Studies have also shown that E2 and E2-BSA induced the activation of MAPK signaling in neuron and endothelial cells, suggesting that E2 regulates activation of MAPKs through nongenomic pathway (138, 139). Because activation of MAPKs is implicated in the regulation of inflammatory responses after trauma and sepsis, it is likely that MAPKs play an important role in E2-mediated immunoprotection after T-H (1, 109, 140). Previous studies have shown that estrogen-mediated activation of the nongenomic pathway improves macrophage cytokine production after T-H (141). Additional findings further indicated that the MAPK pathway plays a major role in attenuating Kupffer cells and splenic macrophage alterations of IL-6, TNF-α, and IL-10 production, and transcription factor (NF-κB and AP-1) activation after T-H (141). In addition, recent findings have shown that E2 uses GPR30 in activating the PKA pathway in isolated hepatocytes and attenuating hepatic injury after T-H (123). However, more studies are needed to fully understand the role of GPR30 in E2-mediated effects on organ function after T-H.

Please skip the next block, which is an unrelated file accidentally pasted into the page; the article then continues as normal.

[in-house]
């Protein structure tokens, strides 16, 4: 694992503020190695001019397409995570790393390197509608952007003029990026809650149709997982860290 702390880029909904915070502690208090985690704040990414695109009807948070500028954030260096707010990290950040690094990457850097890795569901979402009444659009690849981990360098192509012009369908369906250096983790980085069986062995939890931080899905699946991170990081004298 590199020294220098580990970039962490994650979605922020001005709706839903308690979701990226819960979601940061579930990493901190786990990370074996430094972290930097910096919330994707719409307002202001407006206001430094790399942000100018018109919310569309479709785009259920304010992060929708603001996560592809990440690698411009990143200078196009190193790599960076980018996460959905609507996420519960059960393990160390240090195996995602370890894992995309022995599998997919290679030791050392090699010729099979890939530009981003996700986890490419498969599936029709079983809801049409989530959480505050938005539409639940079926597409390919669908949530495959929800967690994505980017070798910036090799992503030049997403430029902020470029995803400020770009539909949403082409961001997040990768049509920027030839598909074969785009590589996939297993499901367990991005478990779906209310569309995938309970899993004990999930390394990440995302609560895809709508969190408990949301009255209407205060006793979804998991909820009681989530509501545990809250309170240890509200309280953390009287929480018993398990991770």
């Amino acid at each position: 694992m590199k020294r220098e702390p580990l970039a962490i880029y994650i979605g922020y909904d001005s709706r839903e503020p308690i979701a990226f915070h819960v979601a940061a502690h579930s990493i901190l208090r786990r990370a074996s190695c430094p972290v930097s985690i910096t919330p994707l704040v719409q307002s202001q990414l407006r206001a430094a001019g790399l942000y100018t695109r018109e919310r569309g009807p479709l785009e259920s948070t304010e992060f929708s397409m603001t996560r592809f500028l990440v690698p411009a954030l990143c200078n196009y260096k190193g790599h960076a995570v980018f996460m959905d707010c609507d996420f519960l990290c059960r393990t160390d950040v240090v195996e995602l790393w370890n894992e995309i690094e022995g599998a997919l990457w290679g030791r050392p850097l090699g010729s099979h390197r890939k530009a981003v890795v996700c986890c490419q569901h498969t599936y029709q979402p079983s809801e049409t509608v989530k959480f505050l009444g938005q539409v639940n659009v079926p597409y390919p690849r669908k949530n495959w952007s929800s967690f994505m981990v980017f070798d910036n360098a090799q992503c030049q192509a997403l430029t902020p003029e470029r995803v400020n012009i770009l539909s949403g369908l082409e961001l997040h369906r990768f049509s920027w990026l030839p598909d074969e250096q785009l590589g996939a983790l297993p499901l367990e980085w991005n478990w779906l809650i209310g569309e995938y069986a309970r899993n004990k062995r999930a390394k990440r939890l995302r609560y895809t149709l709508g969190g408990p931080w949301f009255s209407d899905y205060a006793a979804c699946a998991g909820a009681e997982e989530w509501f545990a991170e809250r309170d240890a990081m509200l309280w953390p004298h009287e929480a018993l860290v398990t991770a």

There is increasing evidence that sex hormones maintain organ function after trauma or sepsis. Studies have examined the role of E2 in posttrauma pathogenesis. The findings indicate that T-H impairs the function of many organs. Administration of E2 after T-H as an adjunct to fluid resuscitation normalizes organ function. The findings also indicate that there are two major receptors, ER-α and ER-β, which mediate E2 actions. Studies have shown that tissue-specific expression of subtypes of ER mediate the protective effects of E2 on organ function after T-H. Estrogen receptors are widely located in the cytoplasm and on the nuclear membrane, but there is evidence that ERs are also found on the plasma membrane. In addition, G-protein, particularly GPR30, is implicated in mediating E2 action. Thus, alteration or modulation of the prevailing hormonal milieu at the time of injury seems to be a novel therapeutic option for improving cardiovascular function under those conditions. However, this complex network needs additional elucidation in future experimental studies and clinical trials (142-147).


The authors also thank Bobbi Smith for help and assistance in preparing this article.


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Sex; shock; estrogen receptors; androgen receptors